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Better Care Through HCIT 101: Part One, Who Owns the EMR and Why Do They Care?

February 12, 2009
by Joe Bormel
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Better Care Through HCIT 101: Part One, Who Owns the EMR and Why Do They Care?





When Gwen Darling started her Social Media, multipart blog, I appreciated that she was leading something important at Healthcare Informatics. She was taking an important emerging topic, dividing it into bite- (blog-) size pieces, and serving it over time. Brilliant, well done and welcome.




Now, it’s my turn.




Somewhere along the way, I decided that part of my life should be committed to improving healthcare through better information and information technology enablement. I’m sure there are a lot of kindred spirits reading this. I’m neither alone nor unique.




As I shared in the bio that introduces my blogs here, I’ve found some important challenges that really bear group discussion. At times, these challenges can be obstacles. When that occurs, they need to be identified as such so that the three options – go around them, go over them, or go through them – can be framed and evaluated. Notice all my options start with “go” and don’t include apathetic inaction. Again, I’m neither alone nor unique from my readers!




My strategy is to post an installment about every two weeks, looking at specific challenges. In contrast to other blog styles, such as closing with a rhetorical question, or deliberately choosing a controversial aspect of a complex issue like privacy, I intend to close with what I take home as a small lesson from the topic. I’ve identified about a dozen of these topics; the next two installments I’ll be posting are entitled “My Garage” and “The Bell Curve.” Suggestions, reaction and dialogue continue to be welcome and important.




Today, I’d like to briefly explore ownership of electronic medical records. This question takes on new life in light of the Economic Stimulus Package. In an opinion piece, “

A Health-Tech Monopoly,” the author addresses the motivation for stimulus funding, and it’s not just job creation and/or otherwise fueling the economy --- it’s positioning for government-run healthcare.




The stimulus spending on EMRs is dubbed “a down payment on national health care.” Undeniably, this is one proven (by other countries) route to cost control. The opinion continues that, along with political the goal of cost control come price control, and denial of some treatments and drugs. See

Nadeem Esmail's " 'Too Old' for Hip Surgery " for several examples of potential implications.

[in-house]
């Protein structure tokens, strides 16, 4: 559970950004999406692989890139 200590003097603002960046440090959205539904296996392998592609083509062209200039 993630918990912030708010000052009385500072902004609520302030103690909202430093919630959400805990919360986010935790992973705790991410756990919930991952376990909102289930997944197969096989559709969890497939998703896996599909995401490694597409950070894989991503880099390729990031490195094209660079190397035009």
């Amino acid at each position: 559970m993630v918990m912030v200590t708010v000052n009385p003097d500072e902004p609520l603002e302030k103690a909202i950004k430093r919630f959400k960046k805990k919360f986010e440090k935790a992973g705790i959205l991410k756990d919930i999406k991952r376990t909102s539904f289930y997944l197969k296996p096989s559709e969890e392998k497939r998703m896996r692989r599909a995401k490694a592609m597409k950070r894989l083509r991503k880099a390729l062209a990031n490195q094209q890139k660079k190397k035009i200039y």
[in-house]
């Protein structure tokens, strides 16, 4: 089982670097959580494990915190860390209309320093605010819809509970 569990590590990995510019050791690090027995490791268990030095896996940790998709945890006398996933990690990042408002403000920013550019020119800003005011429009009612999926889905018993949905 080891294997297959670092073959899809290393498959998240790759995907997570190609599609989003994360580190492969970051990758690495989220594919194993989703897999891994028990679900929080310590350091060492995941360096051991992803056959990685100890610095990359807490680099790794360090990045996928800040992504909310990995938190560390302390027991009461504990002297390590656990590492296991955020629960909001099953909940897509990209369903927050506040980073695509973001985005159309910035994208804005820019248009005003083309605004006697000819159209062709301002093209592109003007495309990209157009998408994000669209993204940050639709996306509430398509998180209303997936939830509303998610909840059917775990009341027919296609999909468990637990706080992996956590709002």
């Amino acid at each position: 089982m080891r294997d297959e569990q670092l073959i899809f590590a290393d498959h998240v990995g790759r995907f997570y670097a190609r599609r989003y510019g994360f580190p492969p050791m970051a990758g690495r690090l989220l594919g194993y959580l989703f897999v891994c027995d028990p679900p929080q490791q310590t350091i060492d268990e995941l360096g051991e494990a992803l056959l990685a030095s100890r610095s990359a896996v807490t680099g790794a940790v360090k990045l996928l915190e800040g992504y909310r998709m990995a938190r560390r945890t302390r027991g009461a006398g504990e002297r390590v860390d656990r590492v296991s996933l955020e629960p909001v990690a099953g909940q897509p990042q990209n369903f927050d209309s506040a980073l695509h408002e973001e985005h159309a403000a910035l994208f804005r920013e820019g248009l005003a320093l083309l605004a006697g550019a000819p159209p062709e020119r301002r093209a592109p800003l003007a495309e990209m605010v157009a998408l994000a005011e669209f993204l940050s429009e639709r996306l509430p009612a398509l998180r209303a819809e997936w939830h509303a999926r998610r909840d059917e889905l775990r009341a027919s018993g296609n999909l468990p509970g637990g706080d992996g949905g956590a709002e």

My goal is not to address whether government control is good or bad; we’ve obviously struggled with this question and how to structure assuring basic care for the last century. Rather, it’s important to consider this perspective when looking at the economic stimulus for EMRs directly.




Both House and yesterday’s Senate bills are explicit about two things: “meaningful use,” and specific financial incentives. These are outlined with specifics for hospitals and physicians. There are also explicit penalties for non-adoption, starting in 2015 or 2016 (Senate vs. House timelines). And of course, the requirement of certified EHR technology and ability to report clinical quality measures (as specified by government). As part of reasonable disclosure, I need to acknowledge that I participate in several organizations that have provided recommendations which were considered in the language of these bills.




My conclusion for this post? Although the ownership and related adoption of the EMR is political center stage now with its economic stimulus funding, the tremendous economic impact of healthcare on government is the primary sub-text. When

Neal Ganguly and I discussed this last week, Neal framed the question as creating societal value (and avoiding wasteful, non-value spending). The lesson here is that we can never take the goals of EMR adoption for granted, or leave them implicit. It’s possible to achieve significant cost control with zero clinical decision support. Similarly, it’s possible to dramatically improve healthcare with clinical decision support and evidence-based care management, while simultaneously causing healthcare costs to spiral upward.




Let’s all keep up our professional leadership to ensure that our vision for better healthcare remains central, while simultaneously moving aggressively toward a sustainable economic model to pay for it, both supported by the EMR.






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